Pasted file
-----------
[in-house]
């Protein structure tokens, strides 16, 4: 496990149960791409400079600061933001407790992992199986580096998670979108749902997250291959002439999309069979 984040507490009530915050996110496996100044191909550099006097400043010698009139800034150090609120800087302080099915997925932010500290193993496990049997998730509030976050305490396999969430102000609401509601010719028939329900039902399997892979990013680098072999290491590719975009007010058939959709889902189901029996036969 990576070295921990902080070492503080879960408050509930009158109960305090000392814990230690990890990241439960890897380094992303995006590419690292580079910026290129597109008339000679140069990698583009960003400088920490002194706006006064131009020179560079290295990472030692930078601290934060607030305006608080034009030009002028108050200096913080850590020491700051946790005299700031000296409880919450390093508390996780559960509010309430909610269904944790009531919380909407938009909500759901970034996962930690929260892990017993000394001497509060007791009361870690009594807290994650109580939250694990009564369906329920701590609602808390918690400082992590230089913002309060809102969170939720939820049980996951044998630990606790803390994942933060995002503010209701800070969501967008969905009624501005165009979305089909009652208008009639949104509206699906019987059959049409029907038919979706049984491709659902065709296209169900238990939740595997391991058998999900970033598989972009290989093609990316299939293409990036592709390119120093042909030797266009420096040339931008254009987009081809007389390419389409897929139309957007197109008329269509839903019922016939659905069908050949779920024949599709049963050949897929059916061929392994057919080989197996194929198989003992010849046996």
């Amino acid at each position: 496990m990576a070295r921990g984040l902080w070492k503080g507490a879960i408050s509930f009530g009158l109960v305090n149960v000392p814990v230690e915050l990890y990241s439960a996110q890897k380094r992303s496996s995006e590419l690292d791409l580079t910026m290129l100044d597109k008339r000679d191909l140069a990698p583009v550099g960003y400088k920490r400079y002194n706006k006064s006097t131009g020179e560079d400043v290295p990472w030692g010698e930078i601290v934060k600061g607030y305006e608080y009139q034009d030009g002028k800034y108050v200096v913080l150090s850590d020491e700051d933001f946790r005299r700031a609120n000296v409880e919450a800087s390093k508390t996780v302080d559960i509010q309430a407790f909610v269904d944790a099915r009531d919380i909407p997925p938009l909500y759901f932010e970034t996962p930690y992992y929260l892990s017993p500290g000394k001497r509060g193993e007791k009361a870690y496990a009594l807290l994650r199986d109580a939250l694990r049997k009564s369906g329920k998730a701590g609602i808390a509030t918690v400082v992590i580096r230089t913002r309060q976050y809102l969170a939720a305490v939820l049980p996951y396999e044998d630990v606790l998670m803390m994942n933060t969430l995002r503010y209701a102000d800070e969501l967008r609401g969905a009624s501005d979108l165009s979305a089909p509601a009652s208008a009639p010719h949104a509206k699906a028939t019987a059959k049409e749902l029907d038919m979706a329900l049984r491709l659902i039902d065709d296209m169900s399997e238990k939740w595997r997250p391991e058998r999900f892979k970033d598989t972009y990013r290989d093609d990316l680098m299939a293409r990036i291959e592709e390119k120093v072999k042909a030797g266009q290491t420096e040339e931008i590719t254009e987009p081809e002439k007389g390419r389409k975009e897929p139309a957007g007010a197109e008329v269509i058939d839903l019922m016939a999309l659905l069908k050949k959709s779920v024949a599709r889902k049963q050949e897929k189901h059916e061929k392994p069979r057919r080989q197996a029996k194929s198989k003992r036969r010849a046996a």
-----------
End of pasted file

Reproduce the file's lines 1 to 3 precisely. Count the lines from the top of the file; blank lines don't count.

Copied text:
[in-house]
């Protein structure tokens, strides 16, 4: 496990149960791409400079600061933001407790992992199986580096998670979108749902997250291959002439999309069979 984040507490009530915050996110496996100044191909550099006097400043010698009139800034150090609120800087302080099915997925932010500290193993496990049997998730509030976050305490396999969430102000609401509601010719028939329900039902399997892979990013680098072999290491590719975009007010058939959709889902189901029996036969 990576070295921990902080070492503080879960408050509930009158109960305090000392814990230690990890990241439960890897380094992303995006590419690292580079910026290129597109008339000679140069990698583009960003400088920490002194706006006064131009020179560079290295990472030692930078601290934060607030305006608080034009030009002028108050200096913080850590020491700051946790005299700031000296409880919450390093508390996780559960509010309430909610269904944790009531919380909407938009909500759901970034996962930690929260892990017993000394001497509060007791009361870690009594807290994650109580939250694990009564369906329920701590609602808390918690400082992590230089913002309060809102969170939720939820049980996951044998630990606790803390994942933060995002503010209701800070969501967008969905009624501005165009979305089909009652208008009639949104509206699906019987059959049409029907038919979706049984491709659902065709296209169900238990939740595997391991058998999900970033598989972009290989093609990316299939293409990036592709390119120093042909030797266009420096040339931008254009987009081809007389390419389409897929139309957007197109008329269509839903019922016939659905069908050949779920024949599709049963050949897929059916061929392994057919080989197996194929198989003992010849046996």
């Amino acid at each position: 496990m990576a070295r921990g984040l902080w070492k503080g507490a879960i408050s509930f009530g009158l109960v305090n149960v000392p814990v230690e915050l990890y990241s439960a996110q890897k380094r992303s496996s995006e590419l690292d791409l580079t910026m290129l100044d597109k008339r000679d191909l140069a990698p583009v550099g960003y400088k920490r400079y002194n706006k006064s006097t131009g020179e560079d400043v290295p990472w030692g010698e930078i601290v934060k600061g607030y305006e608080y009139q034009d030009g002028k800034y108050v200096v913080l150090s850590d020491e700051d933001f946790r005299r700031a609120n000296v409880e919450a800087s390093k508390t996780v302080d559960i509010q309430a407790f909610v269904d944790a099915r009531d919380i909407p997925p938009l909500y759901f932010e970034t996962p930690y992992y929260l892990s017993p500290g000394k001497r509060g193993e007791k009361a870690y496990a009594l807290l994650r199986d109580a939250l694990r049997k009564s369906g329920k998730a701590g609602i808390a509030t918690v400082v992590i580096r230089t913002r309060q976050y809102l969170a939720a305490v939820l049980p996951y396999e044998d630990v606790l998670m803390m994942n933060t969430l995002r503010y209701a102000d800070e969501l967008r609401g969905a009624s501005d979108l165009s979305a089909p509601a009652s208008a009639p010719h949104a509206k699906a028939t019987a059959k049409e749902l029907d038919m979706a329900l049984r491709l659902i039902d065709d296209m169900s399997e238990k939740w595997r997250p391991e058998r999900f892979k970033d598989t972009y990013r290989d093609d990316l680098m299939a293409r990036i291959e592709e390119k120093v072999k042909a030797g266009q290491t420096e040339e931008i590719t254009e987009p081809e002439k007389g390419r389409k975009e897929p139309a957007g007010a197109e008329v269509i058939d839903l019922m016939a999309l659905l069908k050949k959709s779920v024949a599709r889902k049963q050949e897929k189901h059916e061929k392994p069979r057919r080989q197996a029996k194929s198989k003992r036969r010849a046996a």